A big test of 100% one oil soaps – part I
Formulating your own soap recipe can be tricky. There are some nice tools estimating the final soap characteristics like hardness, conditioning, bubliness, creaminess of lather like for example soapcalc.
But getting the real feel of it is an experience.
And while this estimate gives you an idea on the final soap characteristics, it won’t tell you how each oil reacts in the saponification process, what would be the color of the soap or how fast it will go rancid (although this can be estimated from the oil shelf life itself)
Therefore I decided to make a test of ten 100% one-oil soaps, to get a feeling about:
- how the oils react in the saponification – e.g. do they trace fast or you have to whip long time?
- the cure time
- the final soap color
- hardness, bubliness, creaminess of lather
I will share with you my experience in two posts. The results are more interesting than I expected – some soaps did not behave according to estimates at all…
The one oil soap experiment set up
- For molds I used individual 150 ml plastic containers I had from some diary product. Therefore I set up the oil quantity to 50g, so that after adding the lye I still can stir comfortably.
- I marked the molds with numbers so that I know which contains which oil
- Because the molds are individual, and loose quickly heat, I tried to have higher oil+lye mixing temperatures – I opted for the recommended 47°C from The Soapmaker’s Companion
- I also tried to stir first by hand – to find out if the blender is necessary – only if I found it too long (more than 10 minutes), I used the blender – I aimed for thick trace
Table 1 shows the recipe and experimental conditions for each soap. The sodium hydroxide was calculated using SoapCalc.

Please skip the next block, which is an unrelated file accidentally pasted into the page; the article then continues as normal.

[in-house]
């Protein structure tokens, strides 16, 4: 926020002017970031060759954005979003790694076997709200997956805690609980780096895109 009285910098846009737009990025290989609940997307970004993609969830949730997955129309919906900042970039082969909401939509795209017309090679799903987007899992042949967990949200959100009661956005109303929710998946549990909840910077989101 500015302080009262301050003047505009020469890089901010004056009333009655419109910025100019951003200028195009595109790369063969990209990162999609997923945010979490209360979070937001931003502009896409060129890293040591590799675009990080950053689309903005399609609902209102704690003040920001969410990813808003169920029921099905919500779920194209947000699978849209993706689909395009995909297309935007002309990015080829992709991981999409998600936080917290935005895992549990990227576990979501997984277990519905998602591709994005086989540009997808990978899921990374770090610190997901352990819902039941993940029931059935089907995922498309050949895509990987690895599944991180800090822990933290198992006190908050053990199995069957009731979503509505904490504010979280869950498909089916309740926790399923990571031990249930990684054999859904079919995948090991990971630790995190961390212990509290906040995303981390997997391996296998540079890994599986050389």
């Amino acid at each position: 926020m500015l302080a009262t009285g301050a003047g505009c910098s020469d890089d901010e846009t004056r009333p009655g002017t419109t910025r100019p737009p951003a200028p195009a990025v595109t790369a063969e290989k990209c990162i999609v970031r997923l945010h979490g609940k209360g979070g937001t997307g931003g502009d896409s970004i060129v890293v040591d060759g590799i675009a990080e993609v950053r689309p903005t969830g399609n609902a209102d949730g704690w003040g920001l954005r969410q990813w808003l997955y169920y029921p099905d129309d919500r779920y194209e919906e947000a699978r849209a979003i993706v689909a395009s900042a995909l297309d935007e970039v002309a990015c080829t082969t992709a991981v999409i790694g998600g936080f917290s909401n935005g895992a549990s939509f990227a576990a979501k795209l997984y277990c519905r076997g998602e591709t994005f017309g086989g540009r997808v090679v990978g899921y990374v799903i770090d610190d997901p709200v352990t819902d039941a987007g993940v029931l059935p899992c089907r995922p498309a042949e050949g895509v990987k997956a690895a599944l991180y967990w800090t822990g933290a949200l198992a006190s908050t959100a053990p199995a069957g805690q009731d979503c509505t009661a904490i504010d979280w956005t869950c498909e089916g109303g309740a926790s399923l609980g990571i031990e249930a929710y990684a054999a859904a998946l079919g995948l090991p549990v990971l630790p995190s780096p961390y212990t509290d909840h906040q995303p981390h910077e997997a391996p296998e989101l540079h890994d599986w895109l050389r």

|SAPgroup||Oil||Weight (g)||Superfat||Mixing temperature (°C)||Trace temperature (°C)|
Jojoba oil and beeswax are waxes and need only half of the quantity of sodium hydroxide, because they can contain 50% or more unsaponifiables.
100% oil soaps – behavior in trace
Table 2 Summarizes how the soap behavior until trace.
Castor oil, shea butter, palm oil and beeswax traced without using blender, castor and shea tracing the fastest, followed by palm oil.
Soaps after 24 hours – unmolding
I unmolded soaps after 24 hours. A nice adventure 🙂 Of course, I took pictures and tried soap hardness by thumb imprint before unmolding.
The softest soap was from peanut oil, the hardest was from cocoa butter.
Soaps after 24 hours – soap color
There were significant differences in color between soaps. The best is to compare color between soaps on one photo. Also, I did not reproduce well the color on the pictures I have taken, however I did my best. Here you have a series of pictures of unmolded soaps that hopefully help you get a feeling…
As a bonus, I have made a video.
The whitest soap was the coconut oil soap, followed by castor oil soap, which was slightly translucent. Both followed by palm oil soap which was of white-creamy color, a bit more creamy were shea butter and corn oil soaps.
Rather cream yellow was peanut oil soap.
Olive oil soap was yellow-green and started to loose color through expanding white spots within the following days after unmolding. After two weeks it was completely cream-white.
Cocoa butter soap kept the darker yellow color of the cocoa butter and jojoba oil soap – or rather the floating part of it – was bright yellow.
Beeswax soap was beige, interestingly, upon touch it darkened.
|Left – cocoa butter soap, right – castor oil soap|
|Coconut oil soap|
|Olive oil soap|
|Corn oil soap|
|Cocoa butter soap|
|Shea butter soap|
Although I could unmold the peanut oil soap with help of freezer after 3 days, it remained very soft.
|Peanut oil soap after 3 days|
See the following part:
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